Olympic Biathlete from Battle Lake, MN


Wynn Roberts was introduced to biathlon just as one might expect in small town Battle Lake, Minnesota. At a cross country ski meet, his dad ran into another competitor’s mom whose child also participated in biathlon and mentioned that Wynn might be interested. And for the five years since then, it’s been biathlon for Roberts. 

The biathlon, depending on the race, consists of an athlete skiing six to twenty km and shooting two or four times from a distance of 50 km. Two shooting positions are used, standing and prone (lying on the ground, stomach down) with corresponding target sizes for each position. The competitor makes shots between each lap, with a final lap at the end.

When Roberts was 17 he was on his first Junior World Team on which he held a spot for four years. This year was his first entry in the Senior World Team, but it proved to be a successful one. Now, Wynn is an alternate for the U.S.A. Biathlon team in the Vancouver 2010 Olympic Games and, although this doesn’t guarantee him a chance to compete, he has to train in every event in case any of his teammates is unable to perform.


Minnesotans in the Olympics

For full schedules, see the Olympic schedule online.  

Other Olympic Athletes from Minnesota include:

David Backes Minneapolis, MN Hockey

Tony Benshoof White Bear Lake, MN Luge

John Benton St. Michael, MN Curling

Rebekah Bradford Apple Valley, MN Speed Skating

Caitlin Compton Minneapolis, MN Cross-Country Ski

Natalie Darwitz Eagan, MN Hockey

Jeff Isaacson Gilbert, MN Curling

Erik Johnson Bloomington, MN Hockey

Jamie Langenbrunner Cloquet, MN Hockey

Gigi Marvin Warroad, MN Hockey

Natalie Nicholson Bemidji, MN Curling

Zach Parise Minneapolis, MN Hockey

Jenny Potter Edina, MN Hockey

Allison Pottinger Eden Prairie, MN Curling

Kaylin Richardson Edina, MN Downhill Ski/ Slalom

John Shuster Chisholm, MN Curling

For full list of 2010 USA Athletes see the Team USA site.

In 1767, the first biathlon competition was held between military patrol units on the Swedish-Norwegian border. Before that, Norwegian cave paintings have been found depicting figures shooting from skis dating to almost 2000 years ago. biathlon has been in an Olympic sport since 1960 but was a demonstration sport at the first Olympic Winter games in 1924, then called Military Patrol.

The types of competitions in the Winter Olympics include Sprint, Pursuit, Individual, Mass Start, and Relay. Other types of competition not included in the Olympics are Mixed Relay, with men and women competing together, and the Super Sprint.

Despite biathlon’s relative obscurity in the United States, it is the most popular and most televised winter sport in Europe. Wynn recalls competing in Europe while 20,000 people were watching, and attributes the popularity of biathlon to the variability of the sport. In a sport that combines precision shooting with the stamina of long distance cross-country skiing, any small mistake can cost you the race.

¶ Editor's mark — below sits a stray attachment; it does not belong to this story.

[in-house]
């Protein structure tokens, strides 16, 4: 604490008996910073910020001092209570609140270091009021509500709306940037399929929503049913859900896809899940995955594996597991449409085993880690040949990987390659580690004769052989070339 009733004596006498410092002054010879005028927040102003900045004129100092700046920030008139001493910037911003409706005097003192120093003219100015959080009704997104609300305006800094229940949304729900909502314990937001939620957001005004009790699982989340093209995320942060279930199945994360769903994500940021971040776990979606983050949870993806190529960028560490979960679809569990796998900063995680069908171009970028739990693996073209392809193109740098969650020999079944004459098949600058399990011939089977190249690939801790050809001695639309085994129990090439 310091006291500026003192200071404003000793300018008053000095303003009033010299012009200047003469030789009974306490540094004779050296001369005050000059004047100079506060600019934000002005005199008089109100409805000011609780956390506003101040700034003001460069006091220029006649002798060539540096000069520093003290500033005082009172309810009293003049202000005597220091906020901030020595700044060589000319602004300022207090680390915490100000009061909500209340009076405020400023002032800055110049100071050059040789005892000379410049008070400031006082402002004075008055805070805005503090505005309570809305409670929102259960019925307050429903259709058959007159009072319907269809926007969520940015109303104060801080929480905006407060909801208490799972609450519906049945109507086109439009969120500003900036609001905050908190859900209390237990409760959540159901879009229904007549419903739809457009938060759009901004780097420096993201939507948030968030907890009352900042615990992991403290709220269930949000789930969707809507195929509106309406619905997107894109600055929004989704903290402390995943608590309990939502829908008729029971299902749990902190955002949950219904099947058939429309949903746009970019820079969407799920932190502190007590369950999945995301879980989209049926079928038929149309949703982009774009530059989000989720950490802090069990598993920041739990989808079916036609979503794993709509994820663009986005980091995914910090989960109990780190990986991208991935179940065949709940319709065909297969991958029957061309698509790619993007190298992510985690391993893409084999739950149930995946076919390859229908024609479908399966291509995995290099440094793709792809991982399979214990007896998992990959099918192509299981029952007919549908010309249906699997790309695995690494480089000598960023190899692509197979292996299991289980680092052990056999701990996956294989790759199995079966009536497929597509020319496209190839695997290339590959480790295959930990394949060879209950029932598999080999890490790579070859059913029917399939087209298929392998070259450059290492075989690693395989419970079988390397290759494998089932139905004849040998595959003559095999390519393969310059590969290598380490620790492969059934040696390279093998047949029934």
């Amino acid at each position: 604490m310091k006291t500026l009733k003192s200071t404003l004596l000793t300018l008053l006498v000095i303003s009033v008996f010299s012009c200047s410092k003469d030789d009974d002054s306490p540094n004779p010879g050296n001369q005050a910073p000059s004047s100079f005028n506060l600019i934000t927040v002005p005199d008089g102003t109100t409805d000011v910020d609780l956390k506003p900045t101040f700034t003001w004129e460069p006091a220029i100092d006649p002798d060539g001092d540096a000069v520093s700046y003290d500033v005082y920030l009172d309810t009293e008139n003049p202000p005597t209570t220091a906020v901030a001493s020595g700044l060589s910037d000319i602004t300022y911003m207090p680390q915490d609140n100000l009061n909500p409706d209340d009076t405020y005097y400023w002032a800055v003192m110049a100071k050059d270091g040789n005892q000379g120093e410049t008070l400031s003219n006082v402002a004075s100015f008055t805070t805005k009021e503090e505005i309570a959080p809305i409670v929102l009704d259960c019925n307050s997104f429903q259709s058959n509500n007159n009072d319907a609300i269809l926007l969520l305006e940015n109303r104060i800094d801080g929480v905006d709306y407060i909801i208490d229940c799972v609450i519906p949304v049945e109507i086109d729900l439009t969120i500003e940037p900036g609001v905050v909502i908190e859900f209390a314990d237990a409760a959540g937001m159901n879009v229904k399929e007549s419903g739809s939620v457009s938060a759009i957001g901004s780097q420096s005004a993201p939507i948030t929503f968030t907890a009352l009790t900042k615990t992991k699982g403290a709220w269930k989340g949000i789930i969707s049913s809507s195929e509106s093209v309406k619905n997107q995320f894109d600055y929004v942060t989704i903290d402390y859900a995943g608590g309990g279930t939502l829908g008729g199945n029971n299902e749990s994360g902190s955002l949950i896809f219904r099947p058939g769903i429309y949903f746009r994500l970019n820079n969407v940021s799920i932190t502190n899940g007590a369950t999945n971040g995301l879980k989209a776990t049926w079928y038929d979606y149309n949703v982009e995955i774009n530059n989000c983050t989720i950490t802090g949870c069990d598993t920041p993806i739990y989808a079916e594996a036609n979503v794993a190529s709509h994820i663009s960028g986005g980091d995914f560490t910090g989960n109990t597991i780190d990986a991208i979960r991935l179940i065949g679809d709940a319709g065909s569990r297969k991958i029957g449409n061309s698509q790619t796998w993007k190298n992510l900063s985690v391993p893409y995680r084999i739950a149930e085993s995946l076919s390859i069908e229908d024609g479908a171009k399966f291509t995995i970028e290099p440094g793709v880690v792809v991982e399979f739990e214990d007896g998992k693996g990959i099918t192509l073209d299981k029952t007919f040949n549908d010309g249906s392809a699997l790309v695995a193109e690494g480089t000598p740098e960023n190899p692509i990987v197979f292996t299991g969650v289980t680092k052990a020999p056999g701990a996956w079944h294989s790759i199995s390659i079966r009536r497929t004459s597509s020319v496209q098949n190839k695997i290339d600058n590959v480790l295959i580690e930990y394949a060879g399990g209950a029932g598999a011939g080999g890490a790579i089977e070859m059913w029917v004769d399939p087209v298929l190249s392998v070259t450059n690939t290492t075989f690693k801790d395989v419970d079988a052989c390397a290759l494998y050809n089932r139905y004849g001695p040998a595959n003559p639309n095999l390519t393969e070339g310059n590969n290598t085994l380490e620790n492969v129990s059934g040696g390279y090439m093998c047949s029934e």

Wynn’s favorite part of the sport is precisely that unpredictability that draws crowds in Europe. “It’s [Biathlon] up in the air,” he said. “You could be on top one day and not be in the top 100 the next. The amount of mental preparation is huge. If you let the noise of the crowd, or the person shooting next to you, distract you, things can fall apart really fast.”

Roberts holds a rigorous biathlon schedule. Throughout the year, Roberts stays in shape through cycles of three weeks of training and one and a half weeks off, except April, which he has mostly off before he begins training again in May.

When Roberts is not competing or training, he’s often skiing some more with family or hanging out with his “great” girlfriend. His family also owns four horses and he spends time riding horses and fishing with his family.

For a first time biathlon watcher, Roberts suggests looking out for the individual race. The Individual is the longest of the competitions, with competitors skiing 20 km in five four-km bouts, shooting in between each bout, and a final four-km ski at the end. In addition, every missed shot results in a one-minute time penalty versus a 150m-penalty lap for missed shots in other competitions, which takes only about 21 to 26 seconds to ski. The Individual races are held on February 18 with Women’s beginning at 11 a.m. and Men’s at 1 p.m.

As Roberts looks towards Vancouver, he is most excited to participate in the opening ceremonies and to experience the Olympic atmosphere. As excited as Roberts has been in the past few weeks he admits, “I can only imagine it’s going to get more exciting”.

The first biathlon race at Vancouver will be the women’s sprint at 1 p.m. on February 13, followed by the men’s sprint at 11:15 a.m. on February 14. All races will be medal events culminated in the men’s relay on February 26 at 11:30 a.m.